I'm sure you know what my two cents look like on this: The EULA is "ratified" by the foundry stating it and the customer accepting it. The customer agrees to the terms set forth by the foundry. If one of those terms states that the terms of the agreement may change in the future, then caveat emptor big time. The customer is responsible for sticking to the terms of the EULA she accepted at the time of purchase, not any subsequent EULAs.
And if you see a "terms are liable to change" term in an agreement of any kind, run far far away: you may end up losing your first-born or a pound of flesh.
Yeah, I guess I was wrong on the implications of the hypothetical "variable term" EULA.
Still, I've never seen one of those for a font. Has any one else seen one?
Perhaps we should steer this discussion back towards the very real difficulties in current EULAs. I'll propose a topic:
Does it bother any one else that they're not allowed to alter the kerning in a font if the EULA doesn't allow modifications?
John, I am going to be speaking to the tech forum on exactly this topic. The complaints users have about EULAs. I will definitely mention your complaint as it is a complaint others have had. I personally think the EULA, any EULA, should allow for modifications, but with the caveat that if the user jacks-up their font they can't complain to the foundry asking for a new copy if they didn't keep a back-up. Not that this is what you would do, John.
Aren't there any other fiddly bits in EULAs that really rub people the wrong way? Or are EULAs user friendly already?
Well, how about the EULAs that permit only one backup copy? What's THAT about? Don't most backup strategies include at least 2 backups?
Or, how about how hard it is to find and read some of the EULAs. Have a look at the Monotype EULA page. They ask you to agree without even showing you the agreement.
But fine, we're all savvy here, just click on "Show agreement", set below the "I accept..." button. Try reading this baby through the letter slot window provided!
One can't be blamed for suspecting they don't REALLY want me to consider what I'm agreeing to. Do they think I might not like it?
Excellent Point, John.
I do know some foundries have their EULAs front and center, but quite a few do not. Veer.com does an excellent job of giving anyone interested the opportunity to read the EULA for any of the foundries they represent. The license agreement is on the main page for each foundry. Kinda strange that I can't expland the window, but no worries I can cut and paste and save it for later. I thought MyFonts had something similar, but a quick look shows nothing. A quick look around FontShop, nothing. Adobe, nothing. Linotype, front page albeit light gray and toward the bottom. House Industries has a link right at the top of the homepage. Emigre has a 'font related faq' on their homepage, that sends you to a list of questions with the licensing question at the top. Village has the EULA for each foundry on their respective pages in bold black type. LICENSING Nice!
I do know some foundries show you the EULA before downloading, useful, but not totally smart. Foundries who hide their EULAs from interested parties are telling those interested parties that they don't really care. Not so nice.
MyFonts, Linotype, FontShop all offer download after the fact. They keep track of your account. I think Veer does as well. With lifetime download you don't need to make back-ups, or at least more than their EULAs allow. Nice.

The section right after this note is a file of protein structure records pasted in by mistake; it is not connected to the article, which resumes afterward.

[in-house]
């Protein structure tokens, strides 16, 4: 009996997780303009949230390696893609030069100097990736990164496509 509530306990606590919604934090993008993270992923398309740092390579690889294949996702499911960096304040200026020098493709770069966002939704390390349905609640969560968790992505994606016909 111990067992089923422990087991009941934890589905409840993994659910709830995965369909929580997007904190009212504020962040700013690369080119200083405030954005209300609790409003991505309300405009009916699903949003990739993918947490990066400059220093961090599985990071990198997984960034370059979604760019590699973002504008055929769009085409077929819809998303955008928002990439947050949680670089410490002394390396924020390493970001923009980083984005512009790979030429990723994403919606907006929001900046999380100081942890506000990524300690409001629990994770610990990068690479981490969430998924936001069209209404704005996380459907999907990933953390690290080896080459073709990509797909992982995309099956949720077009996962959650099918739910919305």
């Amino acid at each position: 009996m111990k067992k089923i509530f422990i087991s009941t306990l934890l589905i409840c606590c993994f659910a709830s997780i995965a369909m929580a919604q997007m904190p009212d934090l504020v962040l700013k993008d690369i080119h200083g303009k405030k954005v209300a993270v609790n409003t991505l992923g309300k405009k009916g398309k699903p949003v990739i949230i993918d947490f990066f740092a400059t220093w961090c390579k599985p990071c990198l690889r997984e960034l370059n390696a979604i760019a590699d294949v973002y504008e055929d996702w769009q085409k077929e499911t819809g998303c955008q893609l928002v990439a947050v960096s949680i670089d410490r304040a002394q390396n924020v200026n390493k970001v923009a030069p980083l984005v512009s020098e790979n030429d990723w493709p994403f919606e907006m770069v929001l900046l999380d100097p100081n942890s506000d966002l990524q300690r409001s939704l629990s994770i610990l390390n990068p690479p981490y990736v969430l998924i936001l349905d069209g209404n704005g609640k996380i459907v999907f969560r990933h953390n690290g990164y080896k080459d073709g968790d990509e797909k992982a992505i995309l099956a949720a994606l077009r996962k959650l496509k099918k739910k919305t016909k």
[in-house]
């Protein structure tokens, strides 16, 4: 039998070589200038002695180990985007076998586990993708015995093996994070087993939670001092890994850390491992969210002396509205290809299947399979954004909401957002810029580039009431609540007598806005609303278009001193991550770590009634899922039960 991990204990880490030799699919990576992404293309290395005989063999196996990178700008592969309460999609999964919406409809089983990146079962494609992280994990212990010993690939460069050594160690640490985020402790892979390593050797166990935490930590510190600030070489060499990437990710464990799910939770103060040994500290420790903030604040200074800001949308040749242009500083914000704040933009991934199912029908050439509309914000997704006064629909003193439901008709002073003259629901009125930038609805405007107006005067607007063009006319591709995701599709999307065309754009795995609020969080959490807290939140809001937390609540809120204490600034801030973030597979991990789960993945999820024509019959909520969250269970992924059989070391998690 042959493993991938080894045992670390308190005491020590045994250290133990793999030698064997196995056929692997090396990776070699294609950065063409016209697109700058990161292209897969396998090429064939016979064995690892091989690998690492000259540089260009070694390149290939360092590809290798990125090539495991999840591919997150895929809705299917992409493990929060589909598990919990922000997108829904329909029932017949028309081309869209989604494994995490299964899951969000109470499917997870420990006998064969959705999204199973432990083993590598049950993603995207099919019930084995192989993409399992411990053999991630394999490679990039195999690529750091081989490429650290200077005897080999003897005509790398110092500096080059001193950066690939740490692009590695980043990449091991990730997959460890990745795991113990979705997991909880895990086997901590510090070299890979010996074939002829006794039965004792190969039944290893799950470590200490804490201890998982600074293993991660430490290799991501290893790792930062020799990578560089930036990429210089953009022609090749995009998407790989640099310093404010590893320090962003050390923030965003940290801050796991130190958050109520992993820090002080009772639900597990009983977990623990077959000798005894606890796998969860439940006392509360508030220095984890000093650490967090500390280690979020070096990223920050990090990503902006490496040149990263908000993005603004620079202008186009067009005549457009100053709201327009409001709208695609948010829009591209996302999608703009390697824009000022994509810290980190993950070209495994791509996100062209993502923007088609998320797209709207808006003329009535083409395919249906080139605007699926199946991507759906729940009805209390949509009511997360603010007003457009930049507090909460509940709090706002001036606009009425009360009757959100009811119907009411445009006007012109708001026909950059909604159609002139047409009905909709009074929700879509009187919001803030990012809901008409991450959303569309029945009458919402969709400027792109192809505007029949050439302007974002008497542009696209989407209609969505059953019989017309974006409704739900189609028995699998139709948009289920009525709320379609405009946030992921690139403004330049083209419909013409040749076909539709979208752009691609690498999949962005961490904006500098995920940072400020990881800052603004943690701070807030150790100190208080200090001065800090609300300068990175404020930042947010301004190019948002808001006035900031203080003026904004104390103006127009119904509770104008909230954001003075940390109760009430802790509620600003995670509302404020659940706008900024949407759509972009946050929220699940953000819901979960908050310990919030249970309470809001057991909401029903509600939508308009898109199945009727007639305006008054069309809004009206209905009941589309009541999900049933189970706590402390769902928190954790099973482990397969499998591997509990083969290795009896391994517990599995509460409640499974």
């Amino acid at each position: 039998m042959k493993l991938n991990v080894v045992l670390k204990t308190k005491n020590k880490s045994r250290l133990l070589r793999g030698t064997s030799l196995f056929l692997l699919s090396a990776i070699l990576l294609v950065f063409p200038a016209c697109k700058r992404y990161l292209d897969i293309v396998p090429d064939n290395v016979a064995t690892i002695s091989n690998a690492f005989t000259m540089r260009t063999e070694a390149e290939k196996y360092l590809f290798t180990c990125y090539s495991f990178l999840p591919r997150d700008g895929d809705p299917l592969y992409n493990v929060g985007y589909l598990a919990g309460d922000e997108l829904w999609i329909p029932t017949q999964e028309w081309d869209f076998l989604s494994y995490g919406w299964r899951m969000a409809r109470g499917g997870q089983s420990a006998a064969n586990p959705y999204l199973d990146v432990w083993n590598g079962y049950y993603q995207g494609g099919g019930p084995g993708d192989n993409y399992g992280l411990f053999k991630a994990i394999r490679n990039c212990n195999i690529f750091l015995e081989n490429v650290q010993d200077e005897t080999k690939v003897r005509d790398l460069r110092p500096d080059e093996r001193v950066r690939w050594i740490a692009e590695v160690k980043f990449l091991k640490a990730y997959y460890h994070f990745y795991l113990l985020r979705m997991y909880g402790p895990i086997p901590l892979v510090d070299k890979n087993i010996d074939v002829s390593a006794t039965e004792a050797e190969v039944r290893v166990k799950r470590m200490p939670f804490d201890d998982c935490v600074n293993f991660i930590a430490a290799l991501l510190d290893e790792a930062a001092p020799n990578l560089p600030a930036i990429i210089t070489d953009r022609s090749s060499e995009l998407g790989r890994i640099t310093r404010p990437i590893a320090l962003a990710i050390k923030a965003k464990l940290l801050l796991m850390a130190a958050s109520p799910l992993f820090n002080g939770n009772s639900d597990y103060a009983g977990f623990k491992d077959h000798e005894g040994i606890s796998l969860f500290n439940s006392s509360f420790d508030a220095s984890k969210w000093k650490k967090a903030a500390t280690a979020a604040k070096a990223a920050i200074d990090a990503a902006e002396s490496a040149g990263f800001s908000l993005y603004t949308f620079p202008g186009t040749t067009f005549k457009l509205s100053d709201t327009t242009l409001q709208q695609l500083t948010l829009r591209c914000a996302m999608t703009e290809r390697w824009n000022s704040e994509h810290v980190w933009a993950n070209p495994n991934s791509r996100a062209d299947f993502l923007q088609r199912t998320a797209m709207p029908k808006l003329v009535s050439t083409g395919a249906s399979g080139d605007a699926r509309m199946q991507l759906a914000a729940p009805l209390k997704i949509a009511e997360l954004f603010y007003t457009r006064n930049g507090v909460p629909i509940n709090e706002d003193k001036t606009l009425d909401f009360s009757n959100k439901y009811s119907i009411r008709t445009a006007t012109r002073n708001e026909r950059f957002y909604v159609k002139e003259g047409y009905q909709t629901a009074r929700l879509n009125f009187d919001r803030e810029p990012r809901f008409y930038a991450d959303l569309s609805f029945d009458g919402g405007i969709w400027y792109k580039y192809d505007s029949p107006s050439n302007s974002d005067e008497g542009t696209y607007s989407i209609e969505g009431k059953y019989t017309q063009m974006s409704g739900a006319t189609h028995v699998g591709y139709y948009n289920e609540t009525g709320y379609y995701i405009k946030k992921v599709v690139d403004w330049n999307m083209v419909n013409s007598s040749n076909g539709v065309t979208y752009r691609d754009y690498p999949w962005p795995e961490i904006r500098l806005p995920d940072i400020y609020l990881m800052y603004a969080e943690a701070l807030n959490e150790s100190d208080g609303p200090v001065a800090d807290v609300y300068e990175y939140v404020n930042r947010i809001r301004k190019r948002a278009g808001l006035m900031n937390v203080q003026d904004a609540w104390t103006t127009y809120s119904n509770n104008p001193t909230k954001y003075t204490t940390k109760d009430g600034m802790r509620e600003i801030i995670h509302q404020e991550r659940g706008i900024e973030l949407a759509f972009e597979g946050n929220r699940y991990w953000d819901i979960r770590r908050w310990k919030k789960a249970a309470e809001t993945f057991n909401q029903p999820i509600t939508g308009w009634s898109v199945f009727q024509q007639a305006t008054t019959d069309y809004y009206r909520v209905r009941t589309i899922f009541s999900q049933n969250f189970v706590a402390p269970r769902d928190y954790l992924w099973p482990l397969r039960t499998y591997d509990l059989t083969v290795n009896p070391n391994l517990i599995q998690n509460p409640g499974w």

Yes, Tiffany, the only way I've found of viewing the EULAs at FontShop (and a couple of others), is to begin the purchasing process, and then back out. I love the fact that Veer's site makes them easy to find.
Well, what can I say that hasn't already been said?
I think it is quite obvious. If you put ridiculous restrictions on me, I will not support your foundry. We buy, on average, a font family every week for my firm, and we own several complete libraries.
There are foundries that I will NOT support, for the simple fact of these ridiculous restrictions that make the font useless to us.
The Village EULA is a perfect example of what we need. Kudos on that.
A word to the others. I AM NOT BUYING YOUR FONTS. Get with the picture and give us the freedom we need to do our jobs. No one is asking for a free ride, just some professional flexibility.
To keep this ticking along here’s a summary of items for the manifesto – these cover the “moving the goalposts” scenarios.
1. Easy access to the standard font EULA on every font foundry site – a link to the EULA should have the same hierarchical status us ‘contact us’, ‘home’ etc., on a web site. EULA should clearly declare date it went into effect.
2. Easy access to deprecated EULA’s – what were the rules when I actually licensed the fonts?
3. A EULA that matches the information encoded within the font – most obviously embedding bits – don’t make the EULA contradict the embedding bits set in the font. Make sure ownership © and TM, vendor ID, links, embedded description and license are accurate and match the EULA.
4. Don’t set restrictions like “may only be embedded securely” – I don’t want my documents to suddenly become illegal the moment a hacker beyond my control works out how to extract the fonts or outlines from a given file format.
Si, I'd add to point 2 ... or rather I'll add ...
Does the EULA which applied to the license I purchased always apply? Or am I, the user, always held under whatever the current EULA might be?
Isn't it an assumed thing ... oops assuming is bad ... that embedding will be secure? I think the major point, problem, concern, with embedding is simply being allowed to embed in things such as PDFs for proofing and for service bureaus.